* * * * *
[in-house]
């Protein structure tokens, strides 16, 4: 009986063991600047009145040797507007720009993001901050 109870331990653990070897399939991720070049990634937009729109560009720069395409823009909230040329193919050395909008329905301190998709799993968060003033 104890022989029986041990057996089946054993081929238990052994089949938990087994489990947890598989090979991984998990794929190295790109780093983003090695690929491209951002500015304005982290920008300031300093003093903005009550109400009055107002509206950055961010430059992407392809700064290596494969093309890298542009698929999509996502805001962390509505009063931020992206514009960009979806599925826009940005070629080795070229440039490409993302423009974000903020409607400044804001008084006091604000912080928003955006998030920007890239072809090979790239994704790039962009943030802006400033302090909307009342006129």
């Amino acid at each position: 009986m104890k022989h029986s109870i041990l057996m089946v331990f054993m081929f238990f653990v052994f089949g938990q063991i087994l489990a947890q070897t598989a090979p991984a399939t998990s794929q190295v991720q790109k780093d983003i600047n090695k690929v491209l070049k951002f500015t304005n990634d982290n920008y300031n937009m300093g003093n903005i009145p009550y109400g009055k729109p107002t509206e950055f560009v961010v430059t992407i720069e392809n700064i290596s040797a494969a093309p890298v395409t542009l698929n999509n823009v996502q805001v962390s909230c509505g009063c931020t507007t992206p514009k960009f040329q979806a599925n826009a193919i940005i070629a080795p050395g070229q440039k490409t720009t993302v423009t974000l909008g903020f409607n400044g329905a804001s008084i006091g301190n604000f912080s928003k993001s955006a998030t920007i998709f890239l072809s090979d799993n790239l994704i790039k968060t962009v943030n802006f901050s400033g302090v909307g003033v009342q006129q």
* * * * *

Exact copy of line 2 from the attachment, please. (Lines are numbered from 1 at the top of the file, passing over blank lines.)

């Protein structure tokens, strides 16, 4: 009986063991600047009145040797507007720009993001901050 109870331990653990070897399939991720070049990634937009729109560009720069395409823009909230040329193919050395909008329905301190998709799993968060003033 104890022989029986041990057996089946054993081929238990052994089949938990087994489990947890598989090979991984998990794929190295790109780093983003090695690929491209951002500015304005982290920008300031300093003093903005009550109400009055107002509206950055961010430059992407392809700064290596494969093309890298542009698929999509996502805001962390509505009063931020992206514009960009979806599925826009940005070629080795070229440039490409993302423009974000903020409607400044804001008084006091604000912080928003955006998030920007890239072809090979790239994704790039962009943030802006400033302090909307009342006129």